Have you seen or read The Night Manager? It gave me a lot of dramatic insight into one of the topics touched on in my thriller Deep Cover Jack: arms dealing.
The six-hour miniseries is based on the novel by John le Carré. The Night Manager was a thrill to watch and is nominated for lots of awards. A former soldier named Jonathan Pine is the night manager of a hotel in Cairo. When he’s asked by a woman to copy confidential documents reflecting illegal international arms sales, he turns the documents over to authorities, which results in the woman’s death. Now, he feels responsible. Four years later, Pine is contacted by British Intelligence and enlisted to infiltrate and spy on an English billionaire suspected of international arms dealing. As IMDB puts it, “what follows is a very dangerous game of intrigue and deception.”
Very dangerous, indeed.
Already you may see some parallels between The Night Manager and Lee Child’s Persuader. Persuader provides the source material for my newest novel, Deep Cover Jack. In Persuader, Jack Reacher agrees to infiltrate an illegal drug ring.
Jonathan Pine in The Night Manager is recruited by rogue British Intelligence to go undercover to do the job, like Jack Reacher works off the books and undercover with a team of rogue FBI agents.
A look inside The Night Manager:
Markup is the name of the game in arms dealing. The arms dealer’s customers know nothing about the seller’s acquisition costs. And, frankly, they don’t care, as long as they get a high return on their investment. His investors receive 20 percent profit, or more than $240 million a year. Well worth the risk for an amoral arms dealer.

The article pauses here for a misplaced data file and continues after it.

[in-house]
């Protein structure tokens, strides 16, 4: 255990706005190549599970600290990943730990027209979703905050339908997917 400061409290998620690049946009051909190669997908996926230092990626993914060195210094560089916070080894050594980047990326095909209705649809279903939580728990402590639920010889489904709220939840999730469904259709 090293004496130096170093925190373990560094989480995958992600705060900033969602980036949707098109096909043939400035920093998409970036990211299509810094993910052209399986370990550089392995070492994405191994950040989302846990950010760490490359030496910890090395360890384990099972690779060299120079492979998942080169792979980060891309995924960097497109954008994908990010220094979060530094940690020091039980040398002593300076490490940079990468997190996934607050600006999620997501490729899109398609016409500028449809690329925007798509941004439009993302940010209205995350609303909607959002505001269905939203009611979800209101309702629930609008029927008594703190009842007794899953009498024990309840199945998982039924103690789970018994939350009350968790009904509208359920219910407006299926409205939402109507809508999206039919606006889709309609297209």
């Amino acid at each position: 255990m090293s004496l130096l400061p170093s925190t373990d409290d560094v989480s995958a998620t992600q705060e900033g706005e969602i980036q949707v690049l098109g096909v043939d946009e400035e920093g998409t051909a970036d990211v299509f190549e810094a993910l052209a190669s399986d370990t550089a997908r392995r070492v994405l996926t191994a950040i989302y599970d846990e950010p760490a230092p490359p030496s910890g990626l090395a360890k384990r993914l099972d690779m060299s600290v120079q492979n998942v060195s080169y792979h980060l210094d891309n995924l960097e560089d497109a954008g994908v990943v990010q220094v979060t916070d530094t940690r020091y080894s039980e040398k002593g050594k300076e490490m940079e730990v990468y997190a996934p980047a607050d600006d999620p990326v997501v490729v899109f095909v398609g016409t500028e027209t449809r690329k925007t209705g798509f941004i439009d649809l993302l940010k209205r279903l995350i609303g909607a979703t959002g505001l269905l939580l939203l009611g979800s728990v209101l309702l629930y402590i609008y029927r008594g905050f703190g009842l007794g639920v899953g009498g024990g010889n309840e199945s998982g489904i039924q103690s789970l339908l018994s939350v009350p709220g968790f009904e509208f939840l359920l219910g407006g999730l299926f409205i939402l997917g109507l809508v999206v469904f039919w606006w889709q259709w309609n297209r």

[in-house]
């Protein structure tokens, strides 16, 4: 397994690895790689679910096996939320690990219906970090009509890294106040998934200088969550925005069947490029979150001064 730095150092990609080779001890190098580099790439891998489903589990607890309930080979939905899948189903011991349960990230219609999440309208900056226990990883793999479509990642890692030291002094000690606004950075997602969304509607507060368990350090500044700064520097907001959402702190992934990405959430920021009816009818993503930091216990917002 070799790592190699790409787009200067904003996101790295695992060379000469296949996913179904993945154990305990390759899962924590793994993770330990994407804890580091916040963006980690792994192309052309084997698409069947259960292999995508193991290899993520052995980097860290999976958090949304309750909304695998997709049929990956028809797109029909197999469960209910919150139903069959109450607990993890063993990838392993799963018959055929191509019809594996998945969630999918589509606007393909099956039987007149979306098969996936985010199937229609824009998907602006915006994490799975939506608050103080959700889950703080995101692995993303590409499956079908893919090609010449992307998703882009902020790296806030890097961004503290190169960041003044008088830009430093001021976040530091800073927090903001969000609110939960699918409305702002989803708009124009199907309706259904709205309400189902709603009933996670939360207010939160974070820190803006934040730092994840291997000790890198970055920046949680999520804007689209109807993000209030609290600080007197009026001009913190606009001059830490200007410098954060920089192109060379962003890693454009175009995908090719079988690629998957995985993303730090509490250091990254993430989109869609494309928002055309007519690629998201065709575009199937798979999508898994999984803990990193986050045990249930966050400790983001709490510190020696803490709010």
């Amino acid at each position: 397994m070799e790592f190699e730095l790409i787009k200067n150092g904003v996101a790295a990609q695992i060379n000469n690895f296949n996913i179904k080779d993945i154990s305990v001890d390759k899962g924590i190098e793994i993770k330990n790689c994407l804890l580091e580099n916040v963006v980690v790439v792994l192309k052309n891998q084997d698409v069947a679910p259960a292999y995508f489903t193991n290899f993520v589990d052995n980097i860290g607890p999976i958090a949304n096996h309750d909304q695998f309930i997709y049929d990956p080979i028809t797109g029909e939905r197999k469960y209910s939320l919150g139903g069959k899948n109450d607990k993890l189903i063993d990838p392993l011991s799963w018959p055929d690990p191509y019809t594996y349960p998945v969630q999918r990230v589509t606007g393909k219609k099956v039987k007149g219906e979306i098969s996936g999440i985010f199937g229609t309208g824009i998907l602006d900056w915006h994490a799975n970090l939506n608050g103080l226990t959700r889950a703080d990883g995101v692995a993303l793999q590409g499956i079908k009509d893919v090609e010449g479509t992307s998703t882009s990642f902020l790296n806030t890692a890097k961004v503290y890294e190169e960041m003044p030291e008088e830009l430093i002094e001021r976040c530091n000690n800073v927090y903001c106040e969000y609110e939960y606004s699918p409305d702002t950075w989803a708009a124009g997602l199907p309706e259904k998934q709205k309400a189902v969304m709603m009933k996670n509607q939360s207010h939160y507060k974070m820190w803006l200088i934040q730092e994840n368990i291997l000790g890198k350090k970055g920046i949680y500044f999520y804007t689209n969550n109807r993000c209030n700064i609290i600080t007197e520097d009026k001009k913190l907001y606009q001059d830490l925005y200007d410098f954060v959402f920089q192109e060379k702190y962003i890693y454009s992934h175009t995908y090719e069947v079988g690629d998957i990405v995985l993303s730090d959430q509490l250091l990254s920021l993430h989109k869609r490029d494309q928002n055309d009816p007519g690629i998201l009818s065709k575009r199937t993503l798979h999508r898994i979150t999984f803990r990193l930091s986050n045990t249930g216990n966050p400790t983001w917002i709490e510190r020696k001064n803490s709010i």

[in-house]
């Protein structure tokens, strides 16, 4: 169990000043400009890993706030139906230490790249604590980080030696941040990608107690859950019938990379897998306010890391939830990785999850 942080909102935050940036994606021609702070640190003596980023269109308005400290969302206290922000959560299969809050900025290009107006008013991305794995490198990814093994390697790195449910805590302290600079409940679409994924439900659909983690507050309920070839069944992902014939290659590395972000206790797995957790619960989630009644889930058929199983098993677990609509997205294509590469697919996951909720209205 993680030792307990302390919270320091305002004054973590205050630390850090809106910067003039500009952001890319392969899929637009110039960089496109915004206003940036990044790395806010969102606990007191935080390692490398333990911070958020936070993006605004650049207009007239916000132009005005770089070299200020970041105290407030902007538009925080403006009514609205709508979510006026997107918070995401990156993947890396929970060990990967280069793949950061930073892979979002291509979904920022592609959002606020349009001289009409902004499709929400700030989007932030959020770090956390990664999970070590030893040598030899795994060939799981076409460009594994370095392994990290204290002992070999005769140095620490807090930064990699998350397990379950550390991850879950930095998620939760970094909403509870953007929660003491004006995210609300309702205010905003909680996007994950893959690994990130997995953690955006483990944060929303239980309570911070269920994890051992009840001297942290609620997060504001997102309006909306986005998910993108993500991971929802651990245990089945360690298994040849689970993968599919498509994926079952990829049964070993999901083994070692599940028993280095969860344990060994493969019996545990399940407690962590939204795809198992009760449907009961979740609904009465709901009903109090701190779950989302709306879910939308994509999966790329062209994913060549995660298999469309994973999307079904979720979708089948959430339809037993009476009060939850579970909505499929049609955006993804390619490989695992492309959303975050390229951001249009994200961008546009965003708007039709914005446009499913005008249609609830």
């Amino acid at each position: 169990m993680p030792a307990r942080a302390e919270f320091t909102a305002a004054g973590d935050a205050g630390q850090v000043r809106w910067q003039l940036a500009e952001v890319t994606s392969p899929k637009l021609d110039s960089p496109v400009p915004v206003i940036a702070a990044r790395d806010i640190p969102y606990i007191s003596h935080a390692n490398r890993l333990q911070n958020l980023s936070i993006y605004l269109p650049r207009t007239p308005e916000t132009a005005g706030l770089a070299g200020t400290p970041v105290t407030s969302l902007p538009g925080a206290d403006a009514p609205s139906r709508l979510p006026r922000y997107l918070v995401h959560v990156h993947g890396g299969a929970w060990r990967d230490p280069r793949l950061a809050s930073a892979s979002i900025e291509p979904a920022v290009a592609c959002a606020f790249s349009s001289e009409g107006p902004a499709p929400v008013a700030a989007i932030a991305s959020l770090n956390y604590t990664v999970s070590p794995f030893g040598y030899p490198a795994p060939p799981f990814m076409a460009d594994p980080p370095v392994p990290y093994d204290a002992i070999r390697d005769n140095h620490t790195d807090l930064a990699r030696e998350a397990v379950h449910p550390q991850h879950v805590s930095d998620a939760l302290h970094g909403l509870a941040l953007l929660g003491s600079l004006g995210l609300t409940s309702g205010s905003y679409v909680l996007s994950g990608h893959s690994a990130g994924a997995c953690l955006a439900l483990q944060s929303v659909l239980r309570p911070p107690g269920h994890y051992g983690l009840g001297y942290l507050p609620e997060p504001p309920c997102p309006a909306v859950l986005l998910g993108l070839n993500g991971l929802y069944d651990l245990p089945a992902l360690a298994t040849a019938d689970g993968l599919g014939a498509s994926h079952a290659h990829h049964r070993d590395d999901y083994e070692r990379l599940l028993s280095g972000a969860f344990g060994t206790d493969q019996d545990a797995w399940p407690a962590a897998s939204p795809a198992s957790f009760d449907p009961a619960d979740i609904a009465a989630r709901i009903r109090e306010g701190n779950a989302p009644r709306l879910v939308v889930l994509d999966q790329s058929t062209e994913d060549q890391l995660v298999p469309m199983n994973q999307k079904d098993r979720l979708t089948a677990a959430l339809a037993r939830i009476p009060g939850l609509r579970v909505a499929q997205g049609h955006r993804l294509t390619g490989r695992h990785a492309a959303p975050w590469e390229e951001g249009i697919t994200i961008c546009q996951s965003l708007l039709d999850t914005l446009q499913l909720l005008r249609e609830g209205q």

As you’d expect in such a high stakes, high profit game, arms dealing is dangerous and violent. Murder is a quick solution to many problems and inconveniences.
An executive producer of The Night Manager says the miniseries turned le Carré’s spy character from male to female because women are involved in the shadowy world of arms dealing, too. This creates a lot of room for the kinds of strong and powerful women in my books, like FBI Special Agent Kim Otto.
- Deceit is often the only way to survive. For a real life example of deceit in the arms dealing business, take Guy’s Lawson’s nonfiction book Arms and The Dudes. In the book, Lawson tells about the Pentagon using young guys with little experience and lots of nerve “to secure weapons from gray market arms dealers, the only people who could supply what it needed.”
One critic sums up the business of arms dealing as displayed in The Night Manager this way:
“le Carré and Bier examine the games people play with each other to get what they need, and how far we’re willing to go to deceive for the greater good.”
How far will Agents Otto and Gaspar, and Susan Duffy go to get what they need in Deep Cover Jack?
To find out, you can find the latest book in my Hunt for Jack Reacher Series HERE.